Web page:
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  1. #5171

    Default

    Quote Originally Posted by Nick G View Post
    I don't know why people fix debt they can't really afford to increase by a lot for only 6-12 months.

    3/4 of my debt is 3-5 years locked in. I'm missing out on the best rates but...
    I’m with you there. Lock in that insurance policy. If rates start to increase you have a number of years to rectify the coming issue.

  2. #5172
    Join Date
    Sep 2008
    Posts
    7,575

    Default

    each situation is different

    my LVR is about 10%

    so chasing the lowest rates - 1yr

    makes (sic) cents
    Last edited by eri; 26-09-2018 at 08:10 PM.
    have you defeated them?
    your demons

  3. #5173

    Default

    Yip hence I said "can't afford".

  4. #5174
    Join Date
    Sep 2008
    Posts
    7,575

    Default

    ^

    smart

    build the insurance in
    have you defeated them?
    your demons

  5. #5175
    Join Date
    Sep 2004
    Location
    Hastings
    Posts
    14,876

    Default

    Quote Originally Posted by chook View Post
    We are in the early stages now, even though most people would have no idea.
    What are the signs you are seeing?
    Want a great looking concrete swimming pool in Hawke's Bay? Designer Pools will do the job for you!

  6. #5176
    Join Date
    Jul 2016
    Posts
    101

    Default

    Quote Originally Posted by chook View Post
    The big problem and i mean BIG, is the level of personal debt or mortgage lending and more importantly the massive volumes of money we are talking about with these mortgages. There is no room for movement when things go bad. Davo is right its going to be massive, plenty of people will lose plenty of shirts! Its going to kick off in Aussie first then hit our shores.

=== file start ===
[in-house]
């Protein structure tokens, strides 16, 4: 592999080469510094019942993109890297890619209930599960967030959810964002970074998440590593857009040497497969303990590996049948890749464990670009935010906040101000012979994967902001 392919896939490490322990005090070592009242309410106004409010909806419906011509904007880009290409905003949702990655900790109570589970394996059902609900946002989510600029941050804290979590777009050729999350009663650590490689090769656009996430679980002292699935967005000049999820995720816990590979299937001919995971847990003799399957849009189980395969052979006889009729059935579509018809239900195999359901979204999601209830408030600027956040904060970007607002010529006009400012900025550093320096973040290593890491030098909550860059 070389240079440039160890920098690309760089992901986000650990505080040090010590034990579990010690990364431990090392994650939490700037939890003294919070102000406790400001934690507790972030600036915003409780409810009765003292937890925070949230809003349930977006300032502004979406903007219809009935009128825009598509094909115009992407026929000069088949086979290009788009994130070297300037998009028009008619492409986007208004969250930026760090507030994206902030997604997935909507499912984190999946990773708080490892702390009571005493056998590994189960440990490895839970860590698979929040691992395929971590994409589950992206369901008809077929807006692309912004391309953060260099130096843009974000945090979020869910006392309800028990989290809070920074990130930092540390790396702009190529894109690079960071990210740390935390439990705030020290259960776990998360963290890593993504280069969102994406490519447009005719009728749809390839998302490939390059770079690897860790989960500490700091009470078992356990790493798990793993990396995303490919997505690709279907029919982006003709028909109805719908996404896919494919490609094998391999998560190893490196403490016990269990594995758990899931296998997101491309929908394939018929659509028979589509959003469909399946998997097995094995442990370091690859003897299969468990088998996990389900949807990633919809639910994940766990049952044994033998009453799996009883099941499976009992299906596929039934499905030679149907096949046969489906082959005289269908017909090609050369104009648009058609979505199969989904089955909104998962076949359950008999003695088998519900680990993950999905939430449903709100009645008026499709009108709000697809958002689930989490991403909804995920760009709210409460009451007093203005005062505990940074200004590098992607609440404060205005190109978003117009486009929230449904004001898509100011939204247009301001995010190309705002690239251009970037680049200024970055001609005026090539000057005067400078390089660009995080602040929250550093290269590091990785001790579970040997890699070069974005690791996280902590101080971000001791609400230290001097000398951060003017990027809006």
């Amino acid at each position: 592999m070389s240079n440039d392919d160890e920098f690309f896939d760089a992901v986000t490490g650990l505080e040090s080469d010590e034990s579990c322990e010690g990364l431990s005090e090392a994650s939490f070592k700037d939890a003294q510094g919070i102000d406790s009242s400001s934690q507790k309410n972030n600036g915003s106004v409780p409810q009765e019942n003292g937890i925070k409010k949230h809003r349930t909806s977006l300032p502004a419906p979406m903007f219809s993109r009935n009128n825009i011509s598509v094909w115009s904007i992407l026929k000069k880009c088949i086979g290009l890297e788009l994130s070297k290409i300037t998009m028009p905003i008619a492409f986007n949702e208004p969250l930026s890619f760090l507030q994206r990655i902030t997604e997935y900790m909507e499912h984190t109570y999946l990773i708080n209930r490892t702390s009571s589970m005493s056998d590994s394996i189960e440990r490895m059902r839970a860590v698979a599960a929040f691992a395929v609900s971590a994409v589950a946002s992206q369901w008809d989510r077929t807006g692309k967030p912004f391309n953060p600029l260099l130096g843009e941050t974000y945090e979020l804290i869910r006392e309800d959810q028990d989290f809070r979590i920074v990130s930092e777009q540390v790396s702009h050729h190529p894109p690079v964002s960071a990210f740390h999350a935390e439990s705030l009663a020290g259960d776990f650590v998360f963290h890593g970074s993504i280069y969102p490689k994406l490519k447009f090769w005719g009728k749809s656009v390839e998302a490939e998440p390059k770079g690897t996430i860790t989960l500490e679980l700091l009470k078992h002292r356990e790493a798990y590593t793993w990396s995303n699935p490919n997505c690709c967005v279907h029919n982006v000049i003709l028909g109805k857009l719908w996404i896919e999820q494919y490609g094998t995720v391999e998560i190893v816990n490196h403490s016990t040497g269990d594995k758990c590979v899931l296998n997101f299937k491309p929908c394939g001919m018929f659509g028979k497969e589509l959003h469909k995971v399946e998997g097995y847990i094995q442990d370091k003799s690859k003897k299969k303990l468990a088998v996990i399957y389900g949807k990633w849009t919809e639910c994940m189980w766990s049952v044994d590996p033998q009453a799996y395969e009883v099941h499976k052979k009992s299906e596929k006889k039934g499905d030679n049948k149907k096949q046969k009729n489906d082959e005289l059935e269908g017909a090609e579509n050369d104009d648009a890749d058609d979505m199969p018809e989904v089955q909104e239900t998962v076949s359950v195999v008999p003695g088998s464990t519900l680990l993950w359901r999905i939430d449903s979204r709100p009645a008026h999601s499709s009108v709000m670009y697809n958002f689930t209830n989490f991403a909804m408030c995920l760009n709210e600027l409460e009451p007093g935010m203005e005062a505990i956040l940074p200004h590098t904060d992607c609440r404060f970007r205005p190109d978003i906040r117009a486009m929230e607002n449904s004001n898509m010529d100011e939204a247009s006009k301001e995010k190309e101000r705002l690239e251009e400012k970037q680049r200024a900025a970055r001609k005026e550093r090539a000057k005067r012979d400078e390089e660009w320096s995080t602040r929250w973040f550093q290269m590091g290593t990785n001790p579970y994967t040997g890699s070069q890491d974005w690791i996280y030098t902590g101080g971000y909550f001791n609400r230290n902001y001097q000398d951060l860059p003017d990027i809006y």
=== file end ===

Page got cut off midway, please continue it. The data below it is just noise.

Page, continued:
We are in the early stages now, even though most people would have no idea.
    It's more than this Chook. It's completely systemic as our system requires more and more capital (read: debt) in order to inflate asset prices in order to reduce volatility and maintain stability. The problem with this is that high debt volumes was the cause of our previous crises and Central Banks responded with a double-hit of low interest rates and quantitative easing (excess bank reserves) which led to a massive hosing of debt liquidity into the system.

    From what I understand a small contraction in our money supply will have a massive flow on effect to asset prices. This is somewhat akin to chaos theory (i.e. a butterfly flaps its wings and causes a hurricane in the distance). Once asset prices begin to turn and fall then you see a race to the narrow exits (panic) which further drives prices down.

    My biggest fear is the timing of this next downturn is far more inconvenient than the previous ones, i.e. you have a large swathe of the population (baby boomers) heading into retirement with almost all of their capital tied into real-estate and financial assets.

    I couldn't warn people enough how severe this turn in the cycle will be. This will be my last warning and I need to spend more time learning how to mitigate the downside.

  7. #5177
    Join Date
    Sep 2004
    Location
    Hastings
    Posts
    14,876

    Default

    For the baby boomers who have rentals of whatever sort, the problem will only be: can the tenants afford the rent?

    The underlying asset figure (value?) is irrelevant.
    Want a great looking concrete swimming pool in Hawke's Bay? Designer Pools will do the job for you!

  8. #5178
    Join Date
    Jun 2013
    Location
    Memphis TN
    Posts
    141

    Default

    It's hard to find solid evidence of the sky is falling scenario. There are fewer people with silly debt now than the GFC and people are using much cheaper interest rates so debt servicing is easier. Where is there any evidence of massive debt increases with no room to move?

  9. #5179
    Join Date
    Sep 2004
    Location
    Hastings
    Posts
    14,876

    Default

    Quote Originally Posted by Memphis Turnkey Property View Post
    Where is there any evidence of massive debt increases with no room to move?
    As one blessedly free of any such debt, I'm not qualified to answer.
    Want a great looking concrete swimming pool in Hawke's Bay? Designer Pools will do the job for you!

  10. #5180

    Default

    The homeowner market in Auckland?

    Quote Originally Posted by Memphis Turnkey Property View Post
    It's hard to find solid evidence of the sky is falling scenario. There are fewer people with silly debt now than the GFC and people are using much cheaper interest rates so debt servicing is easier. Where is there any evidence of massive debt increases with no room to move?
    Free online Property Investment Course from iFindProperty, a residential investment property agency.


 

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